Public

Plaque & Periodontal Disease

SOME MISCONCEPTIONS

Modern dental research has discovered that the following cherished assumptions about oral home care are FALSE:

Toothbrushing is the best way to clean teeth.  You should brush after every meal.  You should brush the teeth the way they grow - up on the lower teeth and down on the upper teeth.  You should use a brush with hard natural bristles.  You must brush with toothpaste.  You should use a mouthwash.  You should have your teeth cleaned every six months. We know now that these approaches to oral hygiene are NOT effective methods of preventing decay and gum disease.

 

THE PROBLEM: PLAQUE

The primary cause of decay and the major cause of periodontal (gum and bone) disease is the inability to remove "plaque" from the teeth and from under the gum. Plaque (rhymes with attack) is a soft, tooth-colored film which adheres  to most of the tooth surface.  Plaque is present in every mouth, and thus, with very few exceptions, so are decay or gum and gum disease!

Plaque is formed from:

  • Bacteria of various types,
  • Food ... mostly sticky food, white sugar and white flour products
  • Minerals from the saliva…. these eventually cause plaque to harden and form tartar
  • Cells from the lining of the cheeks, tongue and gums.

To cause decay, the colonies of bacteria in plaque ferment food particles forming acid. This acid is strong enough to dissolve the calcium from the enamel (the outside surface of the crown of the tooth). This process makes the enamel surface accessible to further attach by decay-producing bacteria.

Plaque is also the primary cause of infection in the supporting structures of the teeth. These are the gums and the bone, as well as the fibers which attach them to the roots of the teeth. Within the plaque the bacteria and cells produce acid, enzymes, and toxins.  These cause ulceration of the gum lining (with bleeding), the tearing of the fibers, and infection in the gum and bone. The bone responds by dissolving, and the teeth lose their support. Plaque is difficult to see (unless stained), but often builds up so heavily that it can be seen as whitish mats on the teeth. It contributes to an unpleasant taste and odor in the mouth.  Plaque builds continuously and painlessly. No matter how well you brush, it is impossible to remove all the plaque from between your teeth and under the gum line. These areas are the breeding places for most tooth decay, gum and bone disease.

THE ANSWER

The best answer is The preventive approach: PLAQUE REMOVAL.   We can instruct you in learning a proven professional method that is designed to remove plaque from aft surfaces of the teeth, from between the teeth, the lip and tongue surfaces of the teeth, from the biting surfaces of the teeth, and from under the gum. As plaque reforms 24 hours after being cleaned from the tooth surface, plaque removal becomes a once-a-day procedure. The habit of daily home care must be developed. OUR EFFORTS AND YOURS ARE EQUALLY IMPORTANT IN THE PREVENTION OF DECAY AND PERIODONTAL DISEASE.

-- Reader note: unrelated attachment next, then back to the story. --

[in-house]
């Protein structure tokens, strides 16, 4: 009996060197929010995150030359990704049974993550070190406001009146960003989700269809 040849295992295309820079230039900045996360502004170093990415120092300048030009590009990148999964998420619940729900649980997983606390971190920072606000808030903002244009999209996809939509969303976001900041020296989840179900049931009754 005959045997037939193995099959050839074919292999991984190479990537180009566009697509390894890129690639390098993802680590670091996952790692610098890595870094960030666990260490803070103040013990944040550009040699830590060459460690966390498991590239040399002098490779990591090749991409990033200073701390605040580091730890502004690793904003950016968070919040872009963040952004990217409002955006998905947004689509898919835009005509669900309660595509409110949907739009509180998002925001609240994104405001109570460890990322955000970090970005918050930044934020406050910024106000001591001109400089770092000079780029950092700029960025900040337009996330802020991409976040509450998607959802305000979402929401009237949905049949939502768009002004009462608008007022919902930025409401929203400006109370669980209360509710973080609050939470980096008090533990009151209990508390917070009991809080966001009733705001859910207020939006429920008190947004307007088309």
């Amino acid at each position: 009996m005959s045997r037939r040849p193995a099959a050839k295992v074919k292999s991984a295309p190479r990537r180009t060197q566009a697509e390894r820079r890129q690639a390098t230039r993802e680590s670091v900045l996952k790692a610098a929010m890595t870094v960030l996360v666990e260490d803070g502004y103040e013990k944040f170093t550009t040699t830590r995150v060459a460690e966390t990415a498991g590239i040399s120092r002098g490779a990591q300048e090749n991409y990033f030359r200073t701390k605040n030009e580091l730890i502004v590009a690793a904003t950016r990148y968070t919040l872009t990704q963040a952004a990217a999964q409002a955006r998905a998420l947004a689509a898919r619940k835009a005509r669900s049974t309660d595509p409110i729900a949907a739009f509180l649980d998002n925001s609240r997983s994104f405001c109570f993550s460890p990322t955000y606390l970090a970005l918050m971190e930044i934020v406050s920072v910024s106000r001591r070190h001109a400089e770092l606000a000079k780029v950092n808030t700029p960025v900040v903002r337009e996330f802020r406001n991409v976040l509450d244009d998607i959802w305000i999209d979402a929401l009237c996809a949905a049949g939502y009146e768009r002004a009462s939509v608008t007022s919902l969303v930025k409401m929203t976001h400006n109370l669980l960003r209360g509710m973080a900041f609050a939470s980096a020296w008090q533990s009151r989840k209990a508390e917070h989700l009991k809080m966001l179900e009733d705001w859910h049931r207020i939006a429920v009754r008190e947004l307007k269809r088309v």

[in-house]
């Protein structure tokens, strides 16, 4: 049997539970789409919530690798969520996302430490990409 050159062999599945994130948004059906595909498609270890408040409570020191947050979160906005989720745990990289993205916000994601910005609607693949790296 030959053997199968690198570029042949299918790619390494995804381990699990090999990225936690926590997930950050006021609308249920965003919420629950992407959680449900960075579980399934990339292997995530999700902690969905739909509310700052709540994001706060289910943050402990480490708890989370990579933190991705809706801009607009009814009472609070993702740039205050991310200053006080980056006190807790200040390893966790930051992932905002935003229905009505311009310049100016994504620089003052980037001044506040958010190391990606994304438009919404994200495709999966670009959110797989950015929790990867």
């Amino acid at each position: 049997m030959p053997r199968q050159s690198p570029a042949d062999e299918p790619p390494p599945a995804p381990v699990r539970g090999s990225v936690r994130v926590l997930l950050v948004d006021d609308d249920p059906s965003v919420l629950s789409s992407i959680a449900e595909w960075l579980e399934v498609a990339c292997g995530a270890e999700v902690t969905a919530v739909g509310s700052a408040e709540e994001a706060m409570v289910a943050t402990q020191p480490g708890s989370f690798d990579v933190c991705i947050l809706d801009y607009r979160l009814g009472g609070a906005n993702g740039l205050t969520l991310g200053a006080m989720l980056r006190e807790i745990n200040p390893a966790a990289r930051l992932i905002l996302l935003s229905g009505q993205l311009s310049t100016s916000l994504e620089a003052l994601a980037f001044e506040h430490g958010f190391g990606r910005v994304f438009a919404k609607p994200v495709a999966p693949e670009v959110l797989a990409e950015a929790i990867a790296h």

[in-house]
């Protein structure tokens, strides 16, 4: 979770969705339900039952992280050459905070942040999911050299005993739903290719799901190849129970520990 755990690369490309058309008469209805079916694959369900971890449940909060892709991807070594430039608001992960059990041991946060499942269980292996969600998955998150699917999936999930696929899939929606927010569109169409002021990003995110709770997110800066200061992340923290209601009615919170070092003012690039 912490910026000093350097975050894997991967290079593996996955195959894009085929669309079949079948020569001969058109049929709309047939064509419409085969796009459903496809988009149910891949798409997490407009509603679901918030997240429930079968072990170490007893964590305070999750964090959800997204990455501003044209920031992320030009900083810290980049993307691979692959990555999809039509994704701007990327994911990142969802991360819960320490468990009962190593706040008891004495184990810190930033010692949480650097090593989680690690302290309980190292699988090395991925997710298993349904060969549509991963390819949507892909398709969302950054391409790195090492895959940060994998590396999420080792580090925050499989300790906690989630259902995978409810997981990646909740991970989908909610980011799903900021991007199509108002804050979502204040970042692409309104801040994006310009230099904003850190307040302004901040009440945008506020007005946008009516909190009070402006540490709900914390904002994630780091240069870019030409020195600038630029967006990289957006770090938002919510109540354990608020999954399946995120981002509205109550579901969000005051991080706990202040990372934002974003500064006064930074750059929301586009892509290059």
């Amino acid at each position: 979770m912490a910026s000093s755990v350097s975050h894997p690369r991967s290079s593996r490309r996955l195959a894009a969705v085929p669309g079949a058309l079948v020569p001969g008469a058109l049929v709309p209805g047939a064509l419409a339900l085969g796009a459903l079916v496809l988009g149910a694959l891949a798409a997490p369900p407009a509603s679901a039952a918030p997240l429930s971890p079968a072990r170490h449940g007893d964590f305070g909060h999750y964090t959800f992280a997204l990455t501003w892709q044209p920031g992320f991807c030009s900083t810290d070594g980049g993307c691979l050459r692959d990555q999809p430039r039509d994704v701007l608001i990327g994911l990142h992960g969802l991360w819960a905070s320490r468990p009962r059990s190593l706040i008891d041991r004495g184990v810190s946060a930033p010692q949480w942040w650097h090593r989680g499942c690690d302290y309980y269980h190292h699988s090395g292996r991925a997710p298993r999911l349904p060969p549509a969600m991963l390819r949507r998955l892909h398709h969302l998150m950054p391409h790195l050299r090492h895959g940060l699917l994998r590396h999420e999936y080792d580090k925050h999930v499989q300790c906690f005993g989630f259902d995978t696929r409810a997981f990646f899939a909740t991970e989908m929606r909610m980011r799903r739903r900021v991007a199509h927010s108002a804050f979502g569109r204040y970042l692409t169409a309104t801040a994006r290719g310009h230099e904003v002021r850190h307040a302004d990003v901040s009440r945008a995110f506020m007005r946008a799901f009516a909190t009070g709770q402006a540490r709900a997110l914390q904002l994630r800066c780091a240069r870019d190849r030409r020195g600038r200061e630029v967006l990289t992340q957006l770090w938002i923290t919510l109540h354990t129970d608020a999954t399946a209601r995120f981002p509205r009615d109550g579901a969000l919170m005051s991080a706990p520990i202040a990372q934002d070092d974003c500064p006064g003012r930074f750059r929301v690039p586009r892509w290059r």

Our program of prevention involves a succession of visits, during which we show you the techniques for plaque removal, supervise your progress, and if your home care presents special problems, teach you how to deal with them. Afterward, periodic supervision will help you refine your new skill.

You will learn, with the aid of a harmless dye, how to locate plaque. And using dental floss - the most effective device for reaching the "breeding places"- you'll learn how to remove it. You'll learn how to use the correct toothbrush effectively. Where necessary, You'll learn how 10 use additional materials and techniques. And you'll practice. And practice. Because we check your homework!

BENEFITS

  • A regular program of PREVENTIVE ORAL CARE that concentrates on removing plaque will give you:
  • A much lower cost for dental care
  • The prevention of most decay
  • Bright, clean teeth
  • A fresh, pleasant breath, even on awakening
  • Less anxiety about needing dental work
  • Pride in having good oral health
  • The prevention of new gum infection and bleeding

... and would you believe ... true happiness?

YOUR ORAL HEALTH IS A COOPERATIVE VENTURE BETWEEN THE DENTIST AND YOU

We're partners in this thing, you see. It is your incentive, however, which will produce the dramatic results which justify our pride in the preventive program.

WHAT YOU EAT

Since ordinary sugar (sucrose) and sugar-containing foods contribute to the formation of plaque and acids, a diet that limits the intake of sugars will help keep teeth and gums healthy. It is especially important to avoid constant snacking on sugar-containing foods. This applies particularly to young children because their teeth are most susceptible to decay. Regular, well-balanced, nutritious meals are an important part of preventing tooth disease and decay, as well as being one of the foundations of good health in general.

THE NASTIES (Contain Sugar)

  • Sucrose (table sugar)
  • Caramels and Milk Chocolates
  • Jellies, Jams, Honey
  • Dried Fruits (Sugared Figs. Raisins, Dates)
  • Malteds and Sweet Chocolate Drinks
  • Chewing Gum and Mints
  • Synthetic Orange "Drinks"
  • Colas and Other Beverages Sweetened with Sucrose
  • Peanut Butter
  • White Bread. Raisin Bread

THE SAFETIES (No Sugar, or "Safe" Sugar)

  • Saccharin and Sorbitol
  • Potato Chips and Corn Chips
  • Raw Vegetables (Cabbage, Lettuce, etc.)
  • Fresh Fruits and Fruit Juices
  • Popcorn
  • Sugarless Gum and Mints
  • Whole Milk and Skim Milk
  • Diet Colas and Other Diet Drinks
  • Peanuts
  • Whole Wheat Bread
  • All Protein (Including Hamburgers, Cold Cuts, Franks)

Back to Top

For technical questions and comments regarding this website,
please contact the Webmaster.